New coupler technology could assist in enabling tomorrow's silicon photonics

May 1, 2008
Pine Brook, NJ--Chiral Photonics has announced an advancement in using tapered coupler instead of lensing for low-loss integration of disparate photonic devices.

Pine Brook, NJ--Silicon photonics, considered by many to be the future of computing and a host of other new applications also built around high-refractive-index contrast structures, can now be more efficiently connected to mainstay low-index contrast fiber, thanks to a breakthrough by Chiral Photonics scientists.

In a recently issued patent, Chiral Photonics researchers describe the photonics behind their tapered coupler (TC) device, the Helica TC, which consists of two concentric cores and a cladding. While the two cores have low-index contrast, the outer core and the cladding have high contrast. At input, the low-index contrast cores facilitate low-loss connectivity to standard fibers. The fiber then tapers down over its length, eliminating the inner core by the output end. At the output end, high-index contrast enables low-loss connectivity to high-index contrast structures such as planar waveguides.

This interconnect exploits a dual-core fiber design to allow light from a conventional low-numerical-aperture fiber to be efficiently endface-coupled into another waveguide with smaller mode field dimensions and higher numerical aperture. By permitting index-matching compounds to be used between the coupler and waveguide and eliminating the need for microlens-based coupling and air gaps, the Helica TC affords uniquely low loss and system stable integration. The technology supports both polarizing and polarization maintaining coupler variations.

High-index contrast structures within photonic integrated circuits (PICs) or planar lightwave circuits (PLCs) form the basis for a large fraction of the recent worldwide innovation in integrated optics. Via highly efficient lasers, extremely sensitive sensors, and waveguides moving vast amounts of data through small radius bends, these faster, smaller, and power-conserving PICs and PLCs promise to advance everything from consumer electronics to personal computing. PICs and PLCs stand to bring more sensitive and less invasive biomedical diagnostics, feed ever more information to wireless devices, and refine industrial processes from drug development to navigation systems.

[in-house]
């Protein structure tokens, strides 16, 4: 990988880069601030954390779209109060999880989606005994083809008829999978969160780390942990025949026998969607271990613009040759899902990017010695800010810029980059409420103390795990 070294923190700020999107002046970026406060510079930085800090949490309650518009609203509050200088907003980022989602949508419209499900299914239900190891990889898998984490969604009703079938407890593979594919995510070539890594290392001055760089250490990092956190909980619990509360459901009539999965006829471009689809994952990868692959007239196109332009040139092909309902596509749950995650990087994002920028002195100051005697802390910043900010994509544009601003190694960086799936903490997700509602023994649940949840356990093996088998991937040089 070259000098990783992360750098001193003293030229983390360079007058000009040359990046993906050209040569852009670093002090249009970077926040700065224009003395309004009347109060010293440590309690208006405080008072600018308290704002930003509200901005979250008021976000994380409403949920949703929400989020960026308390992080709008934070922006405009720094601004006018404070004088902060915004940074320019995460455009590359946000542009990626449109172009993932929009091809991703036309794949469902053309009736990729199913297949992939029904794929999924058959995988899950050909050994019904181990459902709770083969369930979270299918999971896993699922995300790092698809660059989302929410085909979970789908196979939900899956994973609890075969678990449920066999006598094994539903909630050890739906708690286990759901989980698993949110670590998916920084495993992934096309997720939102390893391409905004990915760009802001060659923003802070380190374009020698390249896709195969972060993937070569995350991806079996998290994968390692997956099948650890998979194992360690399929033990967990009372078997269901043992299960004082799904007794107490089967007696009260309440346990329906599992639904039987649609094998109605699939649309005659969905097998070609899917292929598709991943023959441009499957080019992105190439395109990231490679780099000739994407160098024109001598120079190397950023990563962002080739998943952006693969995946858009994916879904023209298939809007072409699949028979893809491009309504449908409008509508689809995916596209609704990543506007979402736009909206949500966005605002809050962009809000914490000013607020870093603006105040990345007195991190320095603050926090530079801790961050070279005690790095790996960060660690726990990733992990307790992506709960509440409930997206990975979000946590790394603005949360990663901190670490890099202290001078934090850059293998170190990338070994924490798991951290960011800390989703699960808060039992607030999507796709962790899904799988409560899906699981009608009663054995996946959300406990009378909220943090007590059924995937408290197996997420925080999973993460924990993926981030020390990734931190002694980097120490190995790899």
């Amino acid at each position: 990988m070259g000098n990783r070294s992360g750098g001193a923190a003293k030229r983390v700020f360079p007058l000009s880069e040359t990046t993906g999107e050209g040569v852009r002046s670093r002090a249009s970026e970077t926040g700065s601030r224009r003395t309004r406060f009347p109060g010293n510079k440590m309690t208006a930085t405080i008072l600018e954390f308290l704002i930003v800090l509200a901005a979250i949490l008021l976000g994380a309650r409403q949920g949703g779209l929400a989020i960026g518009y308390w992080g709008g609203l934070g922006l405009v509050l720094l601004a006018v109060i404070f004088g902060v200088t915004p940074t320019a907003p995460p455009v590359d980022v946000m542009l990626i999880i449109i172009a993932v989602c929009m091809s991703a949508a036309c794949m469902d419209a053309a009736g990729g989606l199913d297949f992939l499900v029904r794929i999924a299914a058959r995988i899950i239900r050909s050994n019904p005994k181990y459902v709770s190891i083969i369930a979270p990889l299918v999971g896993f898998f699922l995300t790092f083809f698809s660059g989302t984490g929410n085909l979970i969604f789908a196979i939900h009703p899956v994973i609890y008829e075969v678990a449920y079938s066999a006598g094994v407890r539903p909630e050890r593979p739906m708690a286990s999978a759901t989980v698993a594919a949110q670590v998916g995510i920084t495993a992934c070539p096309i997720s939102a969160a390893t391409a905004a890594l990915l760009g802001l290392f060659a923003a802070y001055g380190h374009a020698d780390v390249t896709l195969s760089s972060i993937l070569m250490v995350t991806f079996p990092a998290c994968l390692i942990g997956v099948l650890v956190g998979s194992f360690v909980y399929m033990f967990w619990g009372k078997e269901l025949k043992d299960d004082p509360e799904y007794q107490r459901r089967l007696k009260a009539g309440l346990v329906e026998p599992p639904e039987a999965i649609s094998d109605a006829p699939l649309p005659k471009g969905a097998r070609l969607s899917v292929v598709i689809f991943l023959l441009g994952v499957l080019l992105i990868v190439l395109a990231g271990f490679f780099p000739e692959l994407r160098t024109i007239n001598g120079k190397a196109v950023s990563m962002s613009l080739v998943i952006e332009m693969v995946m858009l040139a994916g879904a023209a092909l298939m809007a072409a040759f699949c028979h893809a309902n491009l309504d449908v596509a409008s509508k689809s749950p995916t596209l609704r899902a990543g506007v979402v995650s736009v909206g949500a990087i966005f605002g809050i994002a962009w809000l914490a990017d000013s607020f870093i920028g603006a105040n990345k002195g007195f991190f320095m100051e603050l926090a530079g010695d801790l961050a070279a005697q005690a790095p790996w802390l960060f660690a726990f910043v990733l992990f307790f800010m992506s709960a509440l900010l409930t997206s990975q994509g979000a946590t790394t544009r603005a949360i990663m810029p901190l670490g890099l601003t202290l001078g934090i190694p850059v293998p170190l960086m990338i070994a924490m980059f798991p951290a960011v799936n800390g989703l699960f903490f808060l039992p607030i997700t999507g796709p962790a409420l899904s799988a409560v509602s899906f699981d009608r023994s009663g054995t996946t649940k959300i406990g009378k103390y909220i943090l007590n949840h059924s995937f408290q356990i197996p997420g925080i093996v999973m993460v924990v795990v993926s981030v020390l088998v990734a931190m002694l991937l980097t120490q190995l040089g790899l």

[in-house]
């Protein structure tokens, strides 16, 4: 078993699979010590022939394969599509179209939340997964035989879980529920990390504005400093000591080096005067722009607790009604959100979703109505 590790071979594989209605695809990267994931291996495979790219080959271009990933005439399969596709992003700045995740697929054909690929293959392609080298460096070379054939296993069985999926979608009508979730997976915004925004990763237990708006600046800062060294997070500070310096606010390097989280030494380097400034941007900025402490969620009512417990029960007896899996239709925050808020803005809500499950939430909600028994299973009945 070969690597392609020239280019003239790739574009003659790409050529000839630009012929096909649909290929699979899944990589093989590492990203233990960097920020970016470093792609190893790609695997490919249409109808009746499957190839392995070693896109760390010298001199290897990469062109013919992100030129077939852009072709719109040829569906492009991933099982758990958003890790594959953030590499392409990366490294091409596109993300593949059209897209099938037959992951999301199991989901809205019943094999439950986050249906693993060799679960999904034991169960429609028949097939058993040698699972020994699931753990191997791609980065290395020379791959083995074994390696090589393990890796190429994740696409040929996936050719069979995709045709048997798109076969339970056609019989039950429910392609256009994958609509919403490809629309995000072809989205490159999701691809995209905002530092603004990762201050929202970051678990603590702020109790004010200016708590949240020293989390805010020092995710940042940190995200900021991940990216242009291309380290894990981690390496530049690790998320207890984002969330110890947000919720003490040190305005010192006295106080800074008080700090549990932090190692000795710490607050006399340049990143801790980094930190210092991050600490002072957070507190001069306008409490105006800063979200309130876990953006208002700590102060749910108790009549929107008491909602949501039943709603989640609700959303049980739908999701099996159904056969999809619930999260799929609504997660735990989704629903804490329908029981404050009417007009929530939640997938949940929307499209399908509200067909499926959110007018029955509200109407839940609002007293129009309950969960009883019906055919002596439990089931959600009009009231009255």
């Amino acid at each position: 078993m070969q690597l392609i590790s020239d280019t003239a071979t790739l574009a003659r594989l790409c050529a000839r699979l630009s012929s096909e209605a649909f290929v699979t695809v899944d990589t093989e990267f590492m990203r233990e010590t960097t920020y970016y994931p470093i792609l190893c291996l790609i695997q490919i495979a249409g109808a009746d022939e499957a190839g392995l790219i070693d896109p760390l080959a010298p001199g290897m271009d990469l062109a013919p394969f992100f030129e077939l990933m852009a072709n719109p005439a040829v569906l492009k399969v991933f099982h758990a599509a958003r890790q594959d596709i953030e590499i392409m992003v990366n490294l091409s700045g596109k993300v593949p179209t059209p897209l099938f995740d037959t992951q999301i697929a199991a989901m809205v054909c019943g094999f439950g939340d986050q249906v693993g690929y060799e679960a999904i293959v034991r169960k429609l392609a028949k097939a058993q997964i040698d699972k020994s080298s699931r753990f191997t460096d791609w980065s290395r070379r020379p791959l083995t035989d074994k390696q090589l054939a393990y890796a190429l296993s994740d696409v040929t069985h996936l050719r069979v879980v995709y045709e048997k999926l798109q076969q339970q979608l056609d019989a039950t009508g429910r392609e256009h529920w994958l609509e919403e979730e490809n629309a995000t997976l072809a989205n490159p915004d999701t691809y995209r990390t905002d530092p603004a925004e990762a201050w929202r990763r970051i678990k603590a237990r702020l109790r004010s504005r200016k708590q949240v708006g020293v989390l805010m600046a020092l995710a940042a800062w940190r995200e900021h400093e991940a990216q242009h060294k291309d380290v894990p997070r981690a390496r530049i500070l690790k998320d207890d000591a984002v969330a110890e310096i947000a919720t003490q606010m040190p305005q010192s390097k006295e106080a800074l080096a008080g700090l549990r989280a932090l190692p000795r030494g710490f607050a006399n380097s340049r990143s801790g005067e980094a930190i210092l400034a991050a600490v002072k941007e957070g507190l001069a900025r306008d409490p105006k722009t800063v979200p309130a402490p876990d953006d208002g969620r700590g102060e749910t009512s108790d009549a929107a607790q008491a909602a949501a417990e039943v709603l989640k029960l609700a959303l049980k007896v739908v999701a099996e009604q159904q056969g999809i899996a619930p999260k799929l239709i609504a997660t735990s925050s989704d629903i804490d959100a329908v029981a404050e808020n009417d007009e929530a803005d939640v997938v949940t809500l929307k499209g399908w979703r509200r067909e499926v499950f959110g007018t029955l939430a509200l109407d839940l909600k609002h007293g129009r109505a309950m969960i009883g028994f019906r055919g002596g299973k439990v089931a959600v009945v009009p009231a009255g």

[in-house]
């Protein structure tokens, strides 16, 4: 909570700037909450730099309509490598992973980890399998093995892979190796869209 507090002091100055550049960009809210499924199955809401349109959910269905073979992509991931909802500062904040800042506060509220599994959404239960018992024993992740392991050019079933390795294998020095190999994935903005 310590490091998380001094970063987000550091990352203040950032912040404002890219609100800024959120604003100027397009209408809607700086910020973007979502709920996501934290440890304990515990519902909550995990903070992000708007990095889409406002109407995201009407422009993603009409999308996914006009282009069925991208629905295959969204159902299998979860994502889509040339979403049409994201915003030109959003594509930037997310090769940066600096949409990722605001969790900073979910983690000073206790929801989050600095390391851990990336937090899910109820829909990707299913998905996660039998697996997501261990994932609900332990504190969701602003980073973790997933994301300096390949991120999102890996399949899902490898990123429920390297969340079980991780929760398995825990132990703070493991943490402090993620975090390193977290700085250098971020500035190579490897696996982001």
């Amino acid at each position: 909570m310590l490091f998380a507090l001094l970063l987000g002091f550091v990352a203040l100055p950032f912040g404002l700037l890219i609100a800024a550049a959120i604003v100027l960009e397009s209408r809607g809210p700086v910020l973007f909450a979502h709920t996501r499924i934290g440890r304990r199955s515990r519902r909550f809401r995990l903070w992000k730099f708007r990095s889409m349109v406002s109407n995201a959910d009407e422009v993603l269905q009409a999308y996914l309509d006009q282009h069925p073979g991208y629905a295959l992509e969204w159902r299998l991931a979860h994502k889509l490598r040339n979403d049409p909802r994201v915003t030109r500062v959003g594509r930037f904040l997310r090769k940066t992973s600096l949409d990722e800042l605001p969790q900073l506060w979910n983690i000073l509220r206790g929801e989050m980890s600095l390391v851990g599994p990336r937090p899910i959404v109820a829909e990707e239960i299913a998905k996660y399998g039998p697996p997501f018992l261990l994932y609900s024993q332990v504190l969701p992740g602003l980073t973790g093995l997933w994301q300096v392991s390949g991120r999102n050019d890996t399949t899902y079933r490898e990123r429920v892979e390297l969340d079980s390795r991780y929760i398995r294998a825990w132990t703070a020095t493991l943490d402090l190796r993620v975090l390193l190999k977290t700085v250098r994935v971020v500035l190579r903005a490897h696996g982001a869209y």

"We believe this is a significant enabling technology for planar nanophotonics and in the field of high-index contrast photonics more generally," said Victor Kopp, Chiral Photonics' director of R&D. "In addition to the endface and evanescent coupling devices we are currently supplying, we plan to use this technology to introduce a passive alignment solution for board-to-board and chip-to-chip interconnects."

Chiral Photonics patented the Helica TC in December 2007. Developers of next-generation optoelectronics already employ it to couple standard fiber to planar waveguide devices and photonic nanostructures, as well as in other research. According to Gary Weiner, VP marketing and sales, this week's Helica TC announcement was timed to follow launch of the company's revised website on April 24.

More information on Chiral Photonics can be found on the company's web site: www.chiralphotonics.com.

About the Author

Valerie Coffey-Rosich | Contributing Editor

Valerie Coffey-Rosich is a freelance science and technology writer and editor and a contributing editor for Laser Focus World; she previously served as an Associate Technical Editor (2000-2003) and a Senior Technical Editor (2007-2008) for Laser Focus World.

Valerie holds a BS in physics from the University of Nevada, Reno, and an MA in astronomy from Boston University. She specializes in editing and writing about optics, photonics, astronomy, and physics in academic, reference, and business-to-business publications. In addition to Laser Focus World, her work has appeared online and in print for clients such as the American Institute of Physics, American Heritage Dictionary, BioPhotonics, Encyclopedia Britannica, EuroPhotonics, the Optical Society of America, Photonics Focus, Photonics Spectra, Sky & Telescope, and many others. She is based in Palm Springs, California. 

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